Parenting Truths 23: You're going to make different decisions from your friends

You don't have to jump off a bridge just because your friends do. And you don't have to not jump just because your friends are glued to the railing. You know what's best for your kids and your family, and that's what you should do.

There are stages in parenting in which making different decisions from your friends can make it hard to be around each other. In the beginning, everything seems high-stakes. So if you're struggling with a decision or with having to carry through the decision you made, it might be difficult for you to be around someone who's made a different decision because it's too raw. (This is why sometimes it's hard for moms who breastfeed and moms who formula feed to hang out when their kids are teeny--the decision [such as it is] can feel too raw for either and both of you.) But once the decision loses some of the emotional power, you can be around each other, living out your different choices, with no problems. (This is why moms of 8-year-olds rarely know and certainly don't care how the other moms fed their kids when they were infants.)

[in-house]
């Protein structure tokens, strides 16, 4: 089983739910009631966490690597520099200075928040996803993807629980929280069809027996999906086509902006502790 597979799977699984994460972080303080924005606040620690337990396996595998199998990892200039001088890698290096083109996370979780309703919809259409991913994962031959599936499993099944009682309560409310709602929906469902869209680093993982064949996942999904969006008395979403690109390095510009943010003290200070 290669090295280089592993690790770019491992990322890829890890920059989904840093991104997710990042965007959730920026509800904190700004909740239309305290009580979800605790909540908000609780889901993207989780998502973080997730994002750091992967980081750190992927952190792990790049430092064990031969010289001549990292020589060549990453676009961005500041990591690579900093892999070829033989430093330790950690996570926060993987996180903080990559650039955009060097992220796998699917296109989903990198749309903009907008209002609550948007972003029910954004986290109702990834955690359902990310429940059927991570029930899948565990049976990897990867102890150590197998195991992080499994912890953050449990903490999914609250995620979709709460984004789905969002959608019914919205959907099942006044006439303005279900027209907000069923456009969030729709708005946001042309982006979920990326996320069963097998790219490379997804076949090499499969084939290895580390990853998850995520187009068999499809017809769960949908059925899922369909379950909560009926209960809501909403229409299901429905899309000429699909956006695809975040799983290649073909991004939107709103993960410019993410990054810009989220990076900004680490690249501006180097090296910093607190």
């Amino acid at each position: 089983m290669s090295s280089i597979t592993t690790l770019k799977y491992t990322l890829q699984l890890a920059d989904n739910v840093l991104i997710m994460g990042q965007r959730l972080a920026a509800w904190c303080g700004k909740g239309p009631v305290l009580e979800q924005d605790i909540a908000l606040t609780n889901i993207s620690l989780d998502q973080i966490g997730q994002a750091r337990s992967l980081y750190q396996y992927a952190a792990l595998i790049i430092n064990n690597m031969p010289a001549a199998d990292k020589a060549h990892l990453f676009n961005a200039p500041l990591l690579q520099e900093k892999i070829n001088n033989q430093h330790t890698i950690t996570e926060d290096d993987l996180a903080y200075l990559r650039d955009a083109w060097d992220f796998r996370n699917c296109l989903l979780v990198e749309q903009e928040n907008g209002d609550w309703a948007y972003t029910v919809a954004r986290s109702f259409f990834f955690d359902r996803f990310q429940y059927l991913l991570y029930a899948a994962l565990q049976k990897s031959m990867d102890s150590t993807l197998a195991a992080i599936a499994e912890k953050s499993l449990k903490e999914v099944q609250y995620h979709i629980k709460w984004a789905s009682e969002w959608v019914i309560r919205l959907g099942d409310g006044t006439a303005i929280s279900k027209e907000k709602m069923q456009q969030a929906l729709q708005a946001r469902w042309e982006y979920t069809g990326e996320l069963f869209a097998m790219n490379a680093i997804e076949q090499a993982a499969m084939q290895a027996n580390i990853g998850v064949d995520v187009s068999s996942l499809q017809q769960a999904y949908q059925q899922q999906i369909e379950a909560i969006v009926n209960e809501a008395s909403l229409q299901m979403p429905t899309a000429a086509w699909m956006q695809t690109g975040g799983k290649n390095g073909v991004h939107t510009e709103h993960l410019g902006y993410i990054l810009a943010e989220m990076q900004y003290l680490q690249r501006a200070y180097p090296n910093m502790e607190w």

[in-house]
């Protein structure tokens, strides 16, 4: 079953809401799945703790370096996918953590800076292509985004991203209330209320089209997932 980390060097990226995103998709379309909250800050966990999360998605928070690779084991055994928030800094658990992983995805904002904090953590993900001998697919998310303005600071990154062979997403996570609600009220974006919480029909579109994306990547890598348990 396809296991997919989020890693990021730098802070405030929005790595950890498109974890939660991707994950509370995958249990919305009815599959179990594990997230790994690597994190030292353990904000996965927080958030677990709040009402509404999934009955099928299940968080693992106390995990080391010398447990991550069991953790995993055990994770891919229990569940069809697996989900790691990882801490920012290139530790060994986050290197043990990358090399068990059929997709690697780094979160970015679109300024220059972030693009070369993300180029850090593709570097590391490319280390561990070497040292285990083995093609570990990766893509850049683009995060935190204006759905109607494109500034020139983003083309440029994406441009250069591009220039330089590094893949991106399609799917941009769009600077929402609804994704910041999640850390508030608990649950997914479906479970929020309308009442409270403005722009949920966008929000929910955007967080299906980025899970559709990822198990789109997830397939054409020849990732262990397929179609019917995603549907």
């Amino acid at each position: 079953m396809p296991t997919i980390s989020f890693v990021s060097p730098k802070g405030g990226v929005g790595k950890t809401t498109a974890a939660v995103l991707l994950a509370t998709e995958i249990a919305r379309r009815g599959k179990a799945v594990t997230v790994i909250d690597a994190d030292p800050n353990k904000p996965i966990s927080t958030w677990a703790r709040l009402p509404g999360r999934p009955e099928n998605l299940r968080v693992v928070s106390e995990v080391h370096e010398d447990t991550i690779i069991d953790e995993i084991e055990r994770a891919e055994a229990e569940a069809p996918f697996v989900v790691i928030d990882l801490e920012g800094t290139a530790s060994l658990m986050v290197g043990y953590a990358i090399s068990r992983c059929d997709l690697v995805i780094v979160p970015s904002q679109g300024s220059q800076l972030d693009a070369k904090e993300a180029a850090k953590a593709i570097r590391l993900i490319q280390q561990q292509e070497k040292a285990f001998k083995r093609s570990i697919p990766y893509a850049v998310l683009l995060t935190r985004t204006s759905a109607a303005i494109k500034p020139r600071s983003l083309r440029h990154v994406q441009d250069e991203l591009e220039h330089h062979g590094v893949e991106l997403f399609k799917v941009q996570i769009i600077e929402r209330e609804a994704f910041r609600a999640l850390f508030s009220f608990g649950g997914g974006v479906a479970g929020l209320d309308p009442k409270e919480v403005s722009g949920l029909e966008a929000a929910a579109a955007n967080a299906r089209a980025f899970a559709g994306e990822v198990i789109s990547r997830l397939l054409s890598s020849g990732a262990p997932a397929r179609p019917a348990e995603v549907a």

It can also be hard to be around your friends and their kids if they make decisions about teaching boundaries and limits that are very different from your own and you feel like their children aren't behaving in a way that you can be relaxed about. As you tell your kids, different families have different rules. If you need to take a break from spending time with a family that stresses you out, just take a break. Try to spend time with your friend away from the children so you aren't bothered by the parenting differences.

All these decisions we make--pacifier or no, where our kids sleep, bedtimes, babysitters, schooling, technology use, discipline, expectations, friends, family time--are all so important to us at the time. But that doesn't mean that there are absolutes in all categories, or that the same things have the same results with all kids (even with kids in the same families). So it's good to observe what your friends are doing, but then assess what results you'll have with your own kids, and make your decision based on that instead of what "everyone else" does.